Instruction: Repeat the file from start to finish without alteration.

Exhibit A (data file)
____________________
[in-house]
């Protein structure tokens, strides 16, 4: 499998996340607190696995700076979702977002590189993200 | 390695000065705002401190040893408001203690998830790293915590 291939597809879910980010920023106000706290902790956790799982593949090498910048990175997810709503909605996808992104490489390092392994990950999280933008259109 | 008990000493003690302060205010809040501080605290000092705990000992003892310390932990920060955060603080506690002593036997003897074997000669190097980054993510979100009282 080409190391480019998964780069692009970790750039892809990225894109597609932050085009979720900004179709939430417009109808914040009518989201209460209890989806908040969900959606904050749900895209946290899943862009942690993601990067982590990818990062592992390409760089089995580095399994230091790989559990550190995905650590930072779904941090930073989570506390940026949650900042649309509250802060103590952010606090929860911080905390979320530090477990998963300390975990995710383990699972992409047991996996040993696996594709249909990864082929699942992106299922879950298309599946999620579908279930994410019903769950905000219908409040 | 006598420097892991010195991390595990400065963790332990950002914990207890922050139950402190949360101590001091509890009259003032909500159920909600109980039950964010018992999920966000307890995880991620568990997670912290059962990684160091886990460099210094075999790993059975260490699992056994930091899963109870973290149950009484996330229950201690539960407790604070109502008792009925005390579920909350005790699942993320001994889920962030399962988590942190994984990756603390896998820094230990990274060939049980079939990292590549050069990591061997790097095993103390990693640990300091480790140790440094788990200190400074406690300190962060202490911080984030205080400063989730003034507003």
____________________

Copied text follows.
[in-house]
């Protein structure tokens, strides 16, 4: 499998996340607190696995700076979702977002590189993200 | 390695000065705002401190040893408001203690998830790293915590 291939597809879910980010920023106000706290902790956790799982593949090498910048990175997810709503909605996808992104490489390092392994990950999280933008259109 | 008990000493003690302060205010809040501080605290000092705990000992003892310390932990920060955060603080506690002593036997003897074997000669190097980054993510979100009282 080409190391480019998964780069692009970790750039892809990225894109597609932050085009979720900004179709939430417009109808914040009518989201209460209890989806908040969900959606904050749900895209946290899943862009942690993601990067982590990818990062592992390409760089089995580095399994230091790989559990550190995905650590930072779904941090930073989570506390940026949650900042649309509250802060103590952010606090929860911080905390979320530090477990998963300390975990995710383990699972992409047991996996040993696996594709249909990864082929699942992106299922879950298309599946999620579908279930994410019903769950905000219908409040 | 006598420097892991010195991390595990400065963790332990950002914990207890922050139950402190949360101590001091509890009259003032909500159920909600109980039950964010018992999920966000307890995880991620568990997670912290059962990684160091886990460099210094075999790993059975260490699992056994930091899963109870973290149950009484996330229950201690539960407790604070109502008792009925005390579920909350005790699942993320001994889920962030399962988590942190994984990756603390896998820094230990990274060939049980079939990292590549050069990591061997790097095993103390990693640990300091480790140790440094788990200190400074406690300190962060202490911080984030205080400063989730003034507003």